Indecent assault and rape
Indecent assault is any forced sexual act without penetration. The victim does not give consent to this act. For example: unwanted touching, caressing or kissing, forcing a person to undress or show his/her genitals.
Indecent assault can happen without physical violence or threats. For instance: if the victim does not resist and lets it happen because he/she is afraid.
In Belgium, indecent assault is forbidden by law.
The punishment for indecent assault is 6 months’ to 15 years’ imprisonment, depending on:
- the gravity of the assault;
- whether there was physical violence or threats;
- the age of the victim.
Rape is forced sexual intercourse or oral sex with penetration. The penetration can happen with part of the body or an object. The victim does not give consent to this act. Rape can happen without physical violence or threats. For instance: if the victim does not resist and lets it happen because he/she is afraid.
There are never mitigating circumstances. This means that nothing will be accepted by the judge as an excuse for rape. For example: the behaviour of the victim, how she/he is dressed, what she/he says or does, are never an excuse for rape.
In the case of an adult victim, the punishment is 5 to 10 years’ imprisonment. If the victim is a child or in case of other aggravating circumstances, the punishment is 20 to 30 years’ imprisonment.
It is important not to wait to seek help. Maybe a friend or somebody you trust can help you.
Your family doctor can treat you and write a report for the police.
You can also go to the police immediately to file a complaint. They are obliged to respect your privacy. If you are afraid of further violence, the police can protect you. The police are obliged to treat you in a respectful and correct way.
If you go to the police within 72 hours, they can do a medical examination to find evidence from the perpetrator. They look for sperm and blood, but also for other traces under your nails, in your hair and on your clothes. The examination takes 1.5 to 2 hours. The police send the samples to a lab for testing.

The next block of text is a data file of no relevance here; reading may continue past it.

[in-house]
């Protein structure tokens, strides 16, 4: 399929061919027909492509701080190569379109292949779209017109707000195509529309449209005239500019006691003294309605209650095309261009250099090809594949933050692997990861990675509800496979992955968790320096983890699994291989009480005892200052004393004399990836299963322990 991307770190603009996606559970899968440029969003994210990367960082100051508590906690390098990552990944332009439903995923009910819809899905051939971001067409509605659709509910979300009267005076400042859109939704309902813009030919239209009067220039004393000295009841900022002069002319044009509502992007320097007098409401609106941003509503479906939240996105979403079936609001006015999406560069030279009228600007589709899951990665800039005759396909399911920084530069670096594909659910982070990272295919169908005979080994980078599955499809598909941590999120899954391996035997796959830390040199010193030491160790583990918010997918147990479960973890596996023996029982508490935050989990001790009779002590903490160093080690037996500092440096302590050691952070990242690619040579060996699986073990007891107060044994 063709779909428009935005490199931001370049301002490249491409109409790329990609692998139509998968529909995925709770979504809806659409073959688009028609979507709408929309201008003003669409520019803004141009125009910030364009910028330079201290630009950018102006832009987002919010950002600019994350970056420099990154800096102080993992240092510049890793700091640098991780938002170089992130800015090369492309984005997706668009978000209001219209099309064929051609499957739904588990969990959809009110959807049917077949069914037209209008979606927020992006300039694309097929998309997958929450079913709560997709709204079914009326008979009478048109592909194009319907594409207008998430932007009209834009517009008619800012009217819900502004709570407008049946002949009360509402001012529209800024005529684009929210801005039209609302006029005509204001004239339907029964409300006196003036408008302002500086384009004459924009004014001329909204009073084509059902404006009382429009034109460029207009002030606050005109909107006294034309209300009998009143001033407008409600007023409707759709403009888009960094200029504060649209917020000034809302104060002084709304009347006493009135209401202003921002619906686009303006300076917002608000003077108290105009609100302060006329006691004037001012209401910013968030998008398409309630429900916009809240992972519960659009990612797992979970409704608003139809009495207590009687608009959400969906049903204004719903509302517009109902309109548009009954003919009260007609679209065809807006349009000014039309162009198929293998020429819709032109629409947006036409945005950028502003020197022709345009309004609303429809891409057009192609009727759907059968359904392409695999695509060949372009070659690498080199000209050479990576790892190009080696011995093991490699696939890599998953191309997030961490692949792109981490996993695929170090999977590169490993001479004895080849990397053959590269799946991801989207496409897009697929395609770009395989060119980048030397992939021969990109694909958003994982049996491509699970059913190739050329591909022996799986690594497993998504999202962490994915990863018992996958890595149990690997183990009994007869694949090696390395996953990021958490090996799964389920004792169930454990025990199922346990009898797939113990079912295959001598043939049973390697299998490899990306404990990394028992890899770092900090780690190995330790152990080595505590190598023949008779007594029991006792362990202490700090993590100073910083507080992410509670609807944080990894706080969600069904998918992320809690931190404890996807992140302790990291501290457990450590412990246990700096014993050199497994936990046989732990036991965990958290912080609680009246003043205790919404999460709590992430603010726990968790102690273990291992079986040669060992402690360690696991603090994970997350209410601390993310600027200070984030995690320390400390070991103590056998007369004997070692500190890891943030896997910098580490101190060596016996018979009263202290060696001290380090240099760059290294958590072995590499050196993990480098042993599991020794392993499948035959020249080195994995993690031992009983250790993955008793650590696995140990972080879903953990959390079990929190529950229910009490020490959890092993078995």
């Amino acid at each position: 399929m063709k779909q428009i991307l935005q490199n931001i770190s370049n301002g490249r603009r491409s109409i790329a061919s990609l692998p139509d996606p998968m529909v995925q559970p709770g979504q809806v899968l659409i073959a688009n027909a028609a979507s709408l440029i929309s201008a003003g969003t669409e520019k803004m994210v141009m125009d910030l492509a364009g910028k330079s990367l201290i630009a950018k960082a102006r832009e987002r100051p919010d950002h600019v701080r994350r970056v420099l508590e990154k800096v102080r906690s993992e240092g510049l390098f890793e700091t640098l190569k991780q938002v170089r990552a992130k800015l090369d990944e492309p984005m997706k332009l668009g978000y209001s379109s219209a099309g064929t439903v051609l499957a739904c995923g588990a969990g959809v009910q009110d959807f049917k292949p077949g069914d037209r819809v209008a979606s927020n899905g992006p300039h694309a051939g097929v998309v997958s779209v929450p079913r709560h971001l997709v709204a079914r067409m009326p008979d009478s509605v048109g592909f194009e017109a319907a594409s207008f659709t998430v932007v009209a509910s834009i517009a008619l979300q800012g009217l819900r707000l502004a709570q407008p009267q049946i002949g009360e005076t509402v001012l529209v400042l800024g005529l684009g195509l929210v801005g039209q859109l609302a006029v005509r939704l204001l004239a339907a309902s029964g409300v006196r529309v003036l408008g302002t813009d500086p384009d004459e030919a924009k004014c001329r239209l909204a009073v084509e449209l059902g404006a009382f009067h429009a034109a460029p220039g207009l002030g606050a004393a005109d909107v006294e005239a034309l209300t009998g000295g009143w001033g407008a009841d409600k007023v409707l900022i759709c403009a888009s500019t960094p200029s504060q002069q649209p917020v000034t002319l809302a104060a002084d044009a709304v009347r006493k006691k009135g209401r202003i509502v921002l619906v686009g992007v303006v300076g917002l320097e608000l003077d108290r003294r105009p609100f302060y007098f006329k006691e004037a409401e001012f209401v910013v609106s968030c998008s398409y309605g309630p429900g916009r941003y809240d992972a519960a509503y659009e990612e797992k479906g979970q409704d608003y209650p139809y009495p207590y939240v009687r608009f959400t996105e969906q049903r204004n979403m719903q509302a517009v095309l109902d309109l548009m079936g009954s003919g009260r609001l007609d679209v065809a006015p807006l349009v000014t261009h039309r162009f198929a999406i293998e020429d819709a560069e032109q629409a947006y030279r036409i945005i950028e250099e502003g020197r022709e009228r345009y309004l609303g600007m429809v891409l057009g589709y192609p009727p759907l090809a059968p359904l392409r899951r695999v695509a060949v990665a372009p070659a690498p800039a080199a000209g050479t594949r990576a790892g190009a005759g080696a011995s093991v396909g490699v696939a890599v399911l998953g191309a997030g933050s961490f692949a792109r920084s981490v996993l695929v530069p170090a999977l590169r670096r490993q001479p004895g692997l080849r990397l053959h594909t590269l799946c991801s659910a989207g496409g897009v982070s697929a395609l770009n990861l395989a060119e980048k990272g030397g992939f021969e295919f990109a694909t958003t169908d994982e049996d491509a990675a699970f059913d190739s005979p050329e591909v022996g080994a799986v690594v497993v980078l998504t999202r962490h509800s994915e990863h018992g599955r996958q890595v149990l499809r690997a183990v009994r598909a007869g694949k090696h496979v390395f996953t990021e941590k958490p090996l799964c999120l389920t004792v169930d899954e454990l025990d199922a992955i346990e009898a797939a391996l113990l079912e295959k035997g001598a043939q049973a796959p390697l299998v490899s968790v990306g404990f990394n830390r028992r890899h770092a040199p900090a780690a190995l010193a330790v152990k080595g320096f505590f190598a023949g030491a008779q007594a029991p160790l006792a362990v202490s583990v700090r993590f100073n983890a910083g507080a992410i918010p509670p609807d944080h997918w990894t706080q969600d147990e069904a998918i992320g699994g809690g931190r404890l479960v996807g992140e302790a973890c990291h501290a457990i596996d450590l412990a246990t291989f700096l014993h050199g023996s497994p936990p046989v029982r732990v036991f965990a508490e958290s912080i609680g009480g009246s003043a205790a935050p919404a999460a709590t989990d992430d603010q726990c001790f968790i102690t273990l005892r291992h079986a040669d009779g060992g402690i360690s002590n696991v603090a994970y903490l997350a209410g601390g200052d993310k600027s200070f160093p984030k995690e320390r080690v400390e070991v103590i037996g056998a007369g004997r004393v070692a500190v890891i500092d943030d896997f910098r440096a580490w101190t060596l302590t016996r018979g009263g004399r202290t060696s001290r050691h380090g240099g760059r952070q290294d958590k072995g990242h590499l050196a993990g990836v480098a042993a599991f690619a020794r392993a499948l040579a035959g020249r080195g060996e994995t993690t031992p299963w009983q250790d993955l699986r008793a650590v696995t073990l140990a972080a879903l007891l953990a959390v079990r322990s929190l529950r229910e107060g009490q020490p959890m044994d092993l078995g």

You can also have this medical examination at a Sexual Violence Care Centre (Zorgcentrum na seksueel geweld). You can also go there for medical and psychological help and to file a complaint, even if 72 hours have passed from the occurrence. You can find all of the services in 1 place at a Sexual Violence Care Centre.
Each CAW (Centre for General Well-being) has a special service you can go to called Slachtofferhulp (victim care). They can go with you to the police, a doctor or a court. When you go to a CAW, you do not have to give your name. You can get help and advice anonymously and free of charge.
According to the law, if you are without a residence permit, the police have to treat you with the same respect as other victims. However, the police could arrest you because of your residence status. Therefore, it is best to be accompanied by a professional from a CAW or from another social organisation.
Help for perpetrators
If you feel you have been violent in a relationship or you feel there is a risk that you will become violent towards another person, you can seek help. Therapy can help you to talk about your feelings and behaviour and to prevent you from becoming violent (again).